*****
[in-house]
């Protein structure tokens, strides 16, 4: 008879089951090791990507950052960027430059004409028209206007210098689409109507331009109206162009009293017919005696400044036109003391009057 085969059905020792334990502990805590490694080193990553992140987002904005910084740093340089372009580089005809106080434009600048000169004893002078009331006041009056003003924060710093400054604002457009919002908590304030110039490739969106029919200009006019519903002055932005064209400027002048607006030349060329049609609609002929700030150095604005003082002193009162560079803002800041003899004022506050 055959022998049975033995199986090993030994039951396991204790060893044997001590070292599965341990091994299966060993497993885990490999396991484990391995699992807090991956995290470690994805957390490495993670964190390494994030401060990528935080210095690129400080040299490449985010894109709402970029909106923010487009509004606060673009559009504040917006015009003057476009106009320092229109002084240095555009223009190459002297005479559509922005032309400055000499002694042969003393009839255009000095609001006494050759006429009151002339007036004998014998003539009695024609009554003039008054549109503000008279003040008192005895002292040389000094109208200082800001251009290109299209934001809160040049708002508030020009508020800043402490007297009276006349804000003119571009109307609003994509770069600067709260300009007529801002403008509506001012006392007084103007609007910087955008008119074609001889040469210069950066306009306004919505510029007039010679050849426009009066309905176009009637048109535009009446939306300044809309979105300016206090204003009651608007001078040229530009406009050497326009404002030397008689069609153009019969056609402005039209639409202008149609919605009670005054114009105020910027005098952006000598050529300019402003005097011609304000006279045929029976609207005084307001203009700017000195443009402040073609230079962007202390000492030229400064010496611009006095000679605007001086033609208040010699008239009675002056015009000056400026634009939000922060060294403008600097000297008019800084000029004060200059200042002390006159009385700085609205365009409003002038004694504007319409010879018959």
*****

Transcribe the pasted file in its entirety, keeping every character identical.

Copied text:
[in-house]
């Protein structure tokens, strides 16, 4: 008879089951090791990507950052960027430059004409028209206007210098689409109507331009109206162009009293017919005696400044036109003391009057 085969059905020792334990502990805590490694080193990553992140987002904005910084740093340089372009580089005809106080434009600048000169004893002078009331006041009056003003924060710093400054604002457009919002908590304030110039490739969106029919200009006019519903002055932005064209400027002048607006030349060329049609609609002929700030150095604005003082002193009162560079803002800041003899004022506050 055959022998049975033995199986090993030994039951396991204790060893044997001590070292599965341990091994299966060993497993885990490999396991484990391995699992807090991956995290470690994805957390490495993670964190390494994030401060990528935080210095690129400080040299490449985010894109709402970029909106923010487009509004606060673009559009504040917006015009003057476009106009320092229109002084240095555009223009190459002297005479559509922005032309400055000499002694042969003393009839255009000095609001006494050759006429009151002339007036004998014998003539009695024609009554003039008054549109503000008279003040008192005895002292040389000094109208200082800001251009290109299209934001809160040049708002508030020009508020800043402490007297009276006349804000003119571009109307609003994509770069600067709260300009007529801002403008509506001012006392007084103007609007910087955008008119074609001889040469210069950066306009306004919505510029007039010679050849426009009066309905176009009637048109535009009446939306300044809309979105300016206090204003009651608007001078040229530009406009050497326009404002030397008689069609153009019969056609402005039209639409202008149609919605009670005054114009105020910027005098952006000598050529300019402003005097011609304000006279045929029976609207005084307001203009700017000195443009402040073609230079962007202390000492030229400064010496611009006095000679605007001086033609208040010699008239009675002056015009000056400026634009939000922060060294403008600097000297008019800084000029004060200059200042002390006159009385700085609205365009409003002038004694504007319409010879018959």